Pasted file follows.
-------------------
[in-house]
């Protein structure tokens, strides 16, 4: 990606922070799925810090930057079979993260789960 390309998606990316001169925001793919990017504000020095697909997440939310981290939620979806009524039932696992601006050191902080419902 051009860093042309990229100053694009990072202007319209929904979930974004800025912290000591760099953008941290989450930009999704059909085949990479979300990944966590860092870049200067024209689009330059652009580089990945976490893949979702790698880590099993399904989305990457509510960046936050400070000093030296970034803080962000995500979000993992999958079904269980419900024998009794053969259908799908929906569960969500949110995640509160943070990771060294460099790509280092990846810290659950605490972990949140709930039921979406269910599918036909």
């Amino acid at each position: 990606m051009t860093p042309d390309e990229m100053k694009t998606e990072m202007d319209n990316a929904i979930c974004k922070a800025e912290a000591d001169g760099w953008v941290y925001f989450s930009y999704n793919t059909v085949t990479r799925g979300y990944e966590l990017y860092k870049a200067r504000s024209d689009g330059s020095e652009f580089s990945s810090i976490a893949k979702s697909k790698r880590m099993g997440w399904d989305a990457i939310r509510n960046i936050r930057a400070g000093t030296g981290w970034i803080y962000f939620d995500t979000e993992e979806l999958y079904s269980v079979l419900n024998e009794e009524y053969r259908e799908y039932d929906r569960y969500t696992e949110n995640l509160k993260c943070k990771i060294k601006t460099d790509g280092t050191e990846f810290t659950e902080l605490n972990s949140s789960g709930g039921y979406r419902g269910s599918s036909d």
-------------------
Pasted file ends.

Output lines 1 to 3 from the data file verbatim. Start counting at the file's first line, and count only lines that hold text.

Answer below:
[in-house]
């Protein structure tokens, strides 16, 4: 990606922070799925810090930057079979993260789960 390309998606990316001169925001793919990017504000020095697909997440939310981290939620979806009524039932696992601006050191902080419902 051009860093042309990229100053694009990072202007319209929904979930974004800025912290000591760099953008941290989450930009999704059909085949990479979300990944966590860092870049200067024209689009330059652009580089990945976490893949979702790698880590099993399904989305990457509510960046936050400070000093030296970034803080962000995500979000993992999958079904269980419900024998009794053969259908799908929906569960969500949110995640509160943070990771060294460099790509280092990846810290659950605490972990949140709930039921979406269910599918036909």
């Amino acid at each position: 990606m051009t860093p042309d390309e990229m100053k694009t998606e990072m202007d319209n990316a929904i979930c974004k922070a800025e912290a000591d001169g760099w953008v941290y925001f989450s930009y999704n793919t059909v085949t990479r799925g979300y990944e966590l990017y860092k870049a200067r504000s024209d689009g330059s020095e652009f580089s990945s810090i976490a893949k979702s697909k790698r880590m099993g997440w399904d989305a990457i939310r509510n960046i936050r930057a400070g000093t030296g981290w970034i803080y962000f939620d995500t979000e993992e979806l999958y079904s269980v079979l419900n024998e009794e009524y053969r259908e799908y039932d929906r569960y969500t696992e949110n995640l509160k993260c943070k990771i060294k601006t460099d790509g280092t050191e990846f810290t659950e902080l605490n972990s949140s789960g709930g039921y979406r419902g269910s599918s036909d």